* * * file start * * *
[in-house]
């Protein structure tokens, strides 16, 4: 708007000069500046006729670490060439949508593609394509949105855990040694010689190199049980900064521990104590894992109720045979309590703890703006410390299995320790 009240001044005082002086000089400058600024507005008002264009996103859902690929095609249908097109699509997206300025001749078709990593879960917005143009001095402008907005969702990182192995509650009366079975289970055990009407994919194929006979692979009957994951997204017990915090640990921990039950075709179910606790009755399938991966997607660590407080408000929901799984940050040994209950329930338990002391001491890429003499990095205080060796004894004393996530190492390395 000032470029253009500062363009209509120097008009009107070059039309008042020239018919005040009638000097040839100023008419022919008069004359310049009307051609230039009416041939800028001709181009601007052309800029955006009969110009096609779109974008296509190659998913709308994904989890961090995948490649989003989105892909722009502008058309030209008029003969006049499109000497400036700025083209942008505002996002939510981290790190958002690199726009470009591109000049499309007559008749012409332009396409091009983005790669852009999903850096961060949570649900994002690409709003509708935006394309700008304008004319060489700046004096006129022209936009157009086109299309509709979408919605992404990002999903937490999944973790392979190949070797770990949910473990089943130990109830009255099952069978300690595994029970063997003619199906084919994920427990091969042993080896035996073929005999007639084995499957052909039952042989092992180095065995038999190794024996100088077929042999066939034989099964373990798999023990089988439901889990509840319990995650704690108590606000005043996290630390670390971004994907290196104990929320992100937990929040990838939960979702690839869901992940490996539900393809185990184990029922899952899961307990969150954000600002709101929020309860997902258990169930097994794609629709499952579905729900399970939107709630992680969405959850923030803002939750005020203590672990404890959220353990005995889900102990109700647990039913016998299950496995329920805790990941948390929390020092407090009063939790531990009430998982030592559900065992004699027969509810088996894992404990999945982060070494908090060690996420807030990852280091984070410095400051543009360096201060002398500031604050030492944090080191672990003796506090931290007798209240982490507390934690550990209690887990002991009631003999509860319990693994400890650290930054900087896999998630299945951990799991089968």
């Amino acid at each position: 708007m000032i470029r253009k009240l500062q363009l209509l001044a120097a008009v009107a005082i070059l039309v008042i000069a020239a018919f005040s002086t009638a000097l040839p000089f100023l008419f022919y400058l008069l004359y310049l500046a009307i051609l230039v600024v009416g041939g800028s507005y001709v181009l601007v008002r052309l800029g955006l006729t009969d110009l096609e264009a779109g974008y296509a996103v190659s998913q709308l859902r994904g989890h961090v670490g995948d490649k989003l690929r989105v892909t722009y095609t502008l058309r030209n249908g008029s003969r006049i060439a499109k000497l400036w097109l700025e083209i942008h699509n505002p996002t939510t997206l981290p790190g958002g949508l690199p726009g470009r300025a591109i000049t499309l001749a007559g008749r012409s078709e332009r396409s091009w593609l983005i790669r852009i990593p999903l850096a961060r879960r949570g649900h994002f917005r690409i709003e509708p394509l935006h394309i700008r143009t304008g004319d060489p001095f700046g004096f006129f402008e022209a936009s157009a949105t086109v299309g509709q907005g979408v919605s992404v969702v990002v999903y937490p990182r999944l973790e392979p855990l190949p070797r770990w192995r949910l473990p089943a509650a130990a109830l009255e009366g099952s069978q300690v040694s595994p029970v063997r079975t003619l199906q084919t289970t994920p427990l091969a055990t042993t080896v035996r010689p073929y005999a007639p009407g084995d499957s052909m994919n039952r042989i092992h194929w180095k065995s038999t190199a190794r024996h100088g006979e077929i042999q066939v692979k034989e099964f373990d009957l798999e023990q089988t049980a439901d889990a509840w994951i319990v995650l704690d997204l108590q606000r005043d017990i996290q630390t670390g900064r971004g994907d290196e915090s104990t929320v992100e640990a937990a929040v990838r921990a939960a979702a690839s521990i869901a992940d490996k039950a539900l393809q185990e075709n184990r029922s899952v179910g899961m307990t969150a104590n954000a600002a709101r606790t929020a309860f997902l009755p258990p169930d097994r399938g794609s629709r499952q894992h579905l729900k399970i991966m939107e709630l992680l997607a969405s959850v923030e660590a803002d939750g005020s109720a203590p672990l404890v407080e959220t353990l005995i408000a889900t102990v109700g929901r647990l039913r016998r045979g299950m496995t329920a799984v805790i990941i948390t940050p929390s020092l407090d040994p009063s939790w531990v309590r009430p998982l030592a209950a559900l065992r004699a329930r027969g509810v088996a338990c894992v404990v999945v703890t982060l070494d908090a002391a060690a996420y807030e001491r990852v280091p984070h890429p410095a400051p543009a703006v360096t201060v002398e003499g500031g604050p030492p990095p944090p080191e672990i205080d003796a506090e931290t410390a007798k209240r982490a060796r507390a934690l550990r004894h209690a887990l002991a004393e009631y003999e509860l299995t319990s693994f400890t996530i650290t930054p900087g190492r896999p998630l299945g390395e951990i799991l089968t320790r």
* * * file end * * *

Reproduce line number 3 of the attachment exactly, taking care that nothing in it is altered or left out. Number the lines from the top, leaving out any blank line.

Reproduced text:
């Amino acid at each position: 708007m000032i470029r253009k009240l500062q363009l209509l001044a120097a008009v009107a005082i070059l039309v008042i000069a020239a018919f005040s002086t009638a000097l040839p000089f100023l008419f022919y400058l008069l004359y310049l500046a009307i051609l230039v600024v009416g041939g800028s507005y001709v181009l601007v008002r052309l800029g955006l006729t009969d110009l096609e264009a779109g974008y296509a996103v190659s998913q709308l859902r994904g989890h961090v670490g995948d490649k989003l690929r989105v892909t722009y095609t502008l058309r030209n249908g008029s003969r006049i060439a499109k000497l400036w097109l700025e083209i942008h699509n505002p996002t939510t997206l981290p790190g958002g949508l690199p726009g470009r300025a591109i000049t499309l001749a007559g008749r012409s078709e332009r396409s091009w593609l983005i790669r852009i990593p999903l850096a961060r879960r949570g649900h994002f917005r690409i709003e509708p394509l935006h394309i700008r143009t304008g004319d060489p001095f700046g004096f006129f402008e022209a936009s157009a949105t086109v299309g509709q907005g979408v919605s992404v969702v990002v999903y937490p990182r999944l973790e392979p855990l190949p070797r770990w192995r949910l473990p089943a509650a130990a109830l009255e009366g099952s069978q300690v040694s595994p029970v063997r079975t003619l199906q084919t289970t994920p427990l091969a055990t042993t080896v035996r010689p073929y005999a007639p009407g084995d499957s052909m994919n039952r042989i092992h194929w180095k065995s038999t190199a190794r024996h100088g006979e077929i042999q066939v692979k034989e099964f373990d009957l798999e023990q089988t049980a439901d889990a509840w994951i319990v995650l704690d997204l108590q606000r005043d017990i996290q630390t670390g900064r971004g994907d290196e915090s104990t929320v992100e640990a937990a929040v990838r921990a939960a979702a690839s521990i869901a992940d490996k039950a539900l393809q185990e075709n184990r029922s899952v179910g899961m307990t969150a104590n954000a600002a709101r606790t929020a309860f997902l009755p258990p169930d097994r399938g794609s629709r499952q894992h579905l729900k399970i991966m939107e709630l992680l997607a969405s959850v923030e660590a803002d939750g005020s109720a203590p672990l404890v407080e959220t353990l005995i408000a889900t102990v109700g929901r647990l039913r016998r045979g299950m496995t329920a799984v805790i990941i948390t940050p929390s020092l407090d040994p009063s939790w531990v309590r009430p998982l030592a209950a559900l065992r004699a329930r027969g509810v088996a338990c894992v404990v999945v703890t982060l070494d908090a002391a060690a996420y807030e001491r990852v280091p984070h890429p410095a400051p543009a703006v360096t201060v002398e003499g500031g604050p030492p990095p944090p080191e672990i205080d003796a506090e931290t410390a007798k209240r982490a060796r507390a934690l550990r004894h209690a887990l002991a004393e009631y003999e509860l299995t319990s693994f400890t996530i650290t930054p900087g190492r896999p998630l299945g390395e951990i799991l089968t320790r």